Let me try to paint a picture for you; several in fact. These are most likely things
we have all done a time or two.
You ready your fly gear, attaching a tiny dry attractor pattern and ease your way
carefully into the shallow stream. You study the water flowing toward you looking
for any sign of a rise, seeing none you start the systematic patterning of the area,
working stealthily against the flow until you raise a nice trout and with practice land
and release it easily back to the stream. Only to get busted by the fish cops! You
broke two laws. You must stay on the bank and you may not fish blind, only
to actively rising fish.
Or this scenario. You have your fishing license, have taken all of the basic instruction
classes and after a few years have graduated from the spinning level to the top group
of fishers, the fly-fishers. You are allowed to keep two fish today. The first is smaller
than some bait you have used on other days and you slide it nonchalantly back so as
not to be seen. Really? Busted again. Catch and kill is the law here. Catch and
release is illegal.
After hours you've produced the flies you need, have landed in the country of destination,
arranged and paid for the section (beat) of river where you will be allowed to fish, tied
on your nymph and eased your way downstream using the practiced down-and-across
casting pattern. Busted! No wading in the stream and no downstream fishing wet
No, none of this is happening in the United States of America. Yet.
Or this. Repeatedly swinging your bright egg-colored pattern past the nose of the steelhead,
she takes a swipe at it, if for no other reason than to get it out of the redd. She is not as big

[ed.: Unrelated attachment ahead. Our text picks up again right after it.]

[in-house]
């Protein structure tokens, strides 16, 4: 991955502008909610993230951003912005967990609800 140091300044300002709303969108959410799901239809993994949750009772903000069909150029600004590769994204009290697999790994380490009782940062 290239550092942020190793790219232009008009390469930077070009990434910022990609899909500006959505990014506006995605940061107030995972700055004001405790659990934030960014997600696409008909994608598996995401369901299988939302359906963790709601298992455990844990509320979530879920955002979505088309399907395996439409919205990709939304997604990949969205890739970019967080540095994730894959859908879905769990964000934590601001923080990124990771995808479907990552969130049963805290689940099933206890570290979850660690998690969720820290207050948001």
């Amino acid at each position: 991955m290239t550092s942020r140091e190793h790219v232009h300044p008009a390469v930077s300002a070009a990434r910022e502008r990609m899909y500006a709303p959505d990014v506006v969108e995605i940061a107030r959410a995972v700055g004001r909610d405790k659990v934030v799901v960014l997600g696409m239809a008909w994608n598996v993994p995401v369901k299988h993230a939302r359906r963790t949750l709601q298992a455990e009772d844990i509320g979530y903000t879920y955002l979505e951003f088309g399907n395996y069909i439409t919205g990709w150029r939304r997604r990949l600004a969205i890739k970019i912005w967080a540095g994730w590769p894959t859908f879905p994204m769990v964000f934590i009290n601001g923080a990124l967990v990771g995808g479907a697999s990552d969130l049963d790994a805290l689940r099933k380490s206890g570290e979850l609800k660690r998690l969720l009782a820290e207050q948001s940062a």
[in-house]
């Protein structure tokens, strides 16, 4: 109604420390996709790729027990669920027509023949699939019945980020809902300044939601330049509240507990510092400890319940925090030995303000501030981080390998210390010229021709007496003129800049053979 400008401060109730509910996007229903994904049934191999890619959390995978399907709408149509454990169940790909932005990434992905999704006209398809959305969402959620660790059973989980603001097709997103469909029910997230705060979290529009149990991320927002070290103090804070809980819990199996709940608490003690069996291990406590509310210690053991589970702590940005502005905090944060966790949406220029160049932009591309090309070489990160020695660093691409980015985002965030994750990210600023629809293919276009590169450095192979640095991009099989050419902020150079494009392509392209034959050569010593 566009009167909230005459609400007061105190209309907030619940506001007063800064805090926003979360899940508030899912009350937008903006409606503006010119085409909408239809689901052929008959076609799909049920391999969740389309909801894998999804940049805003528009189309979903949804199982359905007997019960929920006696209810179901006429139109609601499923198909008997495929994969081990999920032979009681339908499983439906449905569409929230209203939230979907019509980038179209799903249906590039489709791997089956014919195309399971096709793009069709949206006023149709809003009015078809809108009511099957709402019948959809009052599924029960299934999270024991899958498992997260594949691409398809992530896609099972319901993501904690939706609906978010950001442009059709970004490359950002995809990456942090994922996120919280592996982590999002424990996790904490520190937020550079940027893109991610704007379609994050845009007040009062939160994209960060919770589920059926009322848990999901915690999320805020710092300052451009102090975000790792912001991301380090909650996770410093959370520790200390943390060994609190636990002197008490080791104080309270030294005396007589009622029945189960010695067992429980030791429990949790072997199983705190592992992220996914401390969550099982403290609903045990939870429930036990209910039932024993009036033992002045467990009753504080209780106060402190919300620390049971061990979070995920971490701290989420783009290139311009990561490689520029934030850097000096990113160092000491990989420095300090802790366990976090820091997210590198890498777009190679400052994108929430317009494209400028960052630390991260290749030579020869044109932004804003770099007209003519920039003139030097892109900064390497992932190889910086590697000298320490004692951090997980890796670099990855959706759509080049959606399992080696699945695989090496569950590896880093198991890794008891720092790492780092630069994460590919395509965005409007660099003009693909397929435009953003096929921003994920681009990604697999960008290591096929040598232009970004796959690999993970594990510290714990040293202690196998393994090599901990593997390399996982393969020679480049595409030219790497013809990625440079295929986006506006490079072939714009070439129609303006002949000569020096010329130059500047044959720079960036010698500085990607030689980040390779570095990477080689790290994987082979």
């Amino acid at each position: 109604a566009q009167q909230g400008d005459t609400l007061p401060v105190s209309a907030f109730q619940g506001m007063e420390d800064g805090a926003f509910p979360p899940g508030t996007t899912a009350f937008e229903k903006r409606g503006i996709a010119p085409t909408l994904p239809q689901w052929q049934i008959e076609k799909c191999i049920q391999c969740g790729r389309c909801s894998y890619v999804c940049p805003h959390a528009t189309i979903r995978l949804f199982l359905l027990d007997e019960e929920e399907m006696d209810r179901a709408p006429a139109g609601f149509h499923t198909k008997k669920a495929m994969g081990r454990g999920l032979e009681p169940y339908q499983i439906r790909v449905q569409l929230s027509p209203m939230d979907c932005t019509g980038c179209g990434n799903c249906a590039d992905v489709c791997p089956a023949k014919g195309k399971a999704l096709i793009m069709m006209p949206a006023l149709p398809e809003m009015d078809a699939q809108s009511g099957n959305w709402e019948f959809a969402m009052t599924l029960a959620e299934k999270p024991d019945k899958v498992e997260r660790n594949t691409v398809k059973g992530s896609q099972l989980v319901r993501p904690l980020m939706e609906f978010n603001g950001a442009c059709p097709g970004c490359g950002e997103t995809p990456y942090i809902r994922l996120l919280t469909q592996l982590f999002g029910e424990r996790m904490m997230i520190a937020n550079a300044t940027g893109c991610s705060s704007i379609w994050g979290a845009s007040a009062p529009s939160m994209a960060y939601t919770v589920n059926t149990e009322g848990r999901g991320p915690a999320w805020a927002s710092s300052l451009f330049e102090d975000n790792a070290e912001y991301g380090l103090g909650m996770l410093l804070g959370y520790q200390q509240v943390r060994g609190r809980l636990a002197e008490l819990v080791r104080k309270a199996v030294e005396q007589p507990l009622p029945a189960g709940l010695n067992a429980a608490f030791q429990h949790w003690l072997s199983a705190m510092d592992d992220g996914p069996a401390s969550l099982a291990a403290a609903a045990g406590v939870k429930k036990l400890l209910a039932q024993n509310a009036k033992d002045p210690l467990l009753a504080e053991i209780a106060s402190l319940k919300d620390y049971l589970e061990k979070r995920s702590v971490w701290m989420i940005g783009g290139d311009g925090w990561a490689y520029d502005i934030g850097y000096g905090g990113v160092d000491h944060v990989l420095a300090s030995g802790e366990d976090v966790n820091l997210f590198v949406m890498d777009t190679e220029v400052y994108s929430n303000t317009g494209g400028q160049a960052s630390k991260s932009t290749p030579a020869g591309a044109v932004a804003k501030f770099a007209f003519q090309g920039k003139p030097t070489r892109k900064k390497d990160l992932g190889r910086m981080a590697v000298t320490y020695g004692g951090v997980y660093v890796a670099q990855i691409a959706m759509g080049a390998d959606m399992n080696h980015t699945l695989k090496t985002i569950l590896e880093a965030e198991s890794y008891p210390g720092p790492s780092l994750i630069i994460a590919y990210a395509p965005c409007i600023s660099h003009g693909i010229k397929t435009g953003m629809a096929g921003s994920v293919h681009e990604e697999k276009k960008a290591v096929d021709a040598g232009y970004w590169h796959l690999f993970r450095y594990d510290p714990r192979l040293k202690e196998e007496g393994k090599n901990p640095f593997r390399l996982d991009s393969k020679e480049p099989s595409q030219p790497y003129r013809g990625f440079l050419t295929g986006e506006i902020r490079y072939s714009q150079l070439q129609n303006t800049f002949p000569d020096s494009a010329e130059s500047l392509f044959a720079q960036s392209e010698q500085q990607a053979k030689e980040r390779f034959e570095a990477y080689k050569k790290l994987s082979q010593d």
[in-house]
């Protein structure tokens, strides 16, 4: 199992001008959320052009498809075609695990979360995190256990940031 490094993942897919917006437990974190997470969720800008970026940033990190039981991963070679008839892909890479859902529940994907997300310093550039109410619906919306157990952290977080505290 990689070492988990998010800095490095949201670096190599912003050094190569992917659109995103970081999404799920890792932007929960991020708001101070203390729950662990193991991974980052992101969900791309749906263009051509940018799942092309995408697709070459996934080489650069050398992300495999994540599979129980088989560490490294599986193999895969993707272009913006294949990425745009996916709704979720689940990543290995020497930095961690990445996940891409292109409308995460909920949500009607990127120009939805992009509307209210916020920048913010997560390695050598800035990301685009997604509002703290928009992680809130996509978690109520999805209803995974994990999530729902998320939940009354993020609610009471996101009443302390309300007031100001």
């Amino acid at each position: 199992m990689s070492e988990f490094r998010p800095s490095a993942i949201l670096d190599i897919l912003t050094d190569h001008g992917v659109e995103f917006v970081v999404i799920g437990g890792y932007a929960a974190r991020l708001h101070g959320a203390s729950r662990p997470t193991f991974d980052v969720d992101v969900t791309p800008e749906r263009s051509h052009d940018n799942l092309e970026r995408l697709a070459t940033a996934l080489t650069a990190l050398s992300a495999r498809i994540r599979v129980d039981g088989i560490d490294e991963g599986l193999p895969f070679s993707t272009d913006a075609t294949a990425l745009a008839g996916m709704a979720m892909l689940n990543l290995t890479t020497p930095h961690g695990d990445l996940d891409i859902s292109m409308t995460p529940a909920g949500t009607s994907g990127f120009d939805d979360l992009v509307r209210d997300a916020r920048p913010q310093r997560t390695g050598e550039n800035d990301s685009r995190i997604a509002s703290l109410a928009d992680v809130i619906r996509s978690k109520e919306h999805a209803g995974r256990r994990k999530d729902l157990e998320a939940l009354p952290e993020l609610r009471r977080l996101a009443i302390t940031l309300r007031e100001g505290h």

as the male you took from the tail of the redd just downstream an hour ago. But, she is
bright, a real 'chromer!' A real trophy. Neither are as big as the salmon you landed after
a short fight yesterday. A huge dark male working his way back downstream after spawning.
Sometimes called 'black' salmon, sometimes drop-backs. Bad for you here; fishing to
spawning fish, fishing in a redd, and fishing for fish that have spawned. They will throw away
the key on you this time.
But, this is the good old U.S.A. All of the above is legal here, for now. Each item mentioned
in all of the above is illegal in some countries. Yes, every one of them. These are
only a few of the examples of how other countries view and manage their resources.
Perhaps we take some things for granted, especially as we are new to any sport. We think
it's all ours; to do with as we feel like, when we feel like. We paid for a license, probably.
We can confuse 'privileges' with 'rights,' and at times it seems far too easy to do. What
about the slaughter of the Bison, Passenger Pigeon, Whooping Crane, the Pacific salmon?
We are enjoying what's left now. The good, the bad, and yes, some of the ugly. There
is far more to fly-fishing than learning to catch fish with flies, far more. Stewardship of our
environment is it's own reward; fly-fishing is only a window opening onto it. But, be
cautioned, it is a one-way trail; there may be forks, but there is no turning back. Once
learned, it can not be forgotten. And you have started.
Remember, you may have first heard of fly-fishing in school. A past conservationist
President Teddy Roosevelt is still quoted as, "Walk softly and carry a big stick."
He must have referred to fly-fishing. ~ J Castwell